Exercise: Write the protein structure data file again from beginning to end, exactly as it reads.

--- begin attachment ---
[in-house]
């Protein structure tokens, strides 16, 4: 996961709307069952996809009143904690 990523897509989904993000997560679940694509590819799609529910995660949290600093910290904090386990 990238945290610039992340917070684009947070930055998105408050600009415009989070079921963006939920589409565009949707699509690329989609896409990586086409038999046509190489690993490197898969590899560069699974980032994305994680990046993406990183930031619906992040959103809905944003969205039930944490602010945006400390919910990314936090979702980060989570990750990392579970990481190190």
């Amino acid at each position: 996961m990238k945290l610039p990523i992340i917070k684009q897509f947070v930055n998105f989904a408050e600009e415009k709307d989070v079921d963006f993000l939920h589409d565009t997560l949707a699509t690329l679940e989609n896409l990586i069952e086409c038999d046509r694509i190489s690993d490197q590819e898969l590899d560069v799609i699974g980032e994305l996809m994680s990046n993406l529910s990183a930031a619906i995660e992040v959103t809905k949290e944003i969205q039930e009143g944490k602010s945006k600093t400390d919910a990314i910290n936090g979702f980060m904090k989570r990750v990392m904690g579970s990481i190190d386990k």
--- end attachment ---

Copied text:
[in-house]
């Protein structure tokens, strides 16, 4: 996961709307069952996809009143904690 990523897509989904993000997560679940694509590819799609529910995660949290600093910290904090386990 990238945290610039992340917070684009947070930055998105408050600009415009989070079921963006939920589409565009949707699509690329989609896409990586086409038999046509190489690993490197898969590899560069699974980032994305994680990046993406990183930031619906992040959103809905944003969205039930944490602010945006400390919910990314936090979702980060989570990750990392579970990481190190």
């Amino acid at each position: 996961m990238k945290l610039p990523i992340i917070k684009q897509f947070v930055n998105f989904a408050e600009e415009k709307d989070v079921d963006f993000l939920h589409d565009t997560l949707a699509t690329l679940e989609n896409l990586i069952e086409c038999d046509r694509i190489s690993d490197q590819e898969l590899d560069v799609i699974g980032e994305l996809m994680s990046n993406l529910s990183a930031a619906i995660e992040v959103t809905k949290e944003i969205q039930e009143g944490k602010s945006k600093t400390d919910a990314i910290n936090g979702f980060m904090k989570r990750v990392m904690g579970s990481i190190d386990k």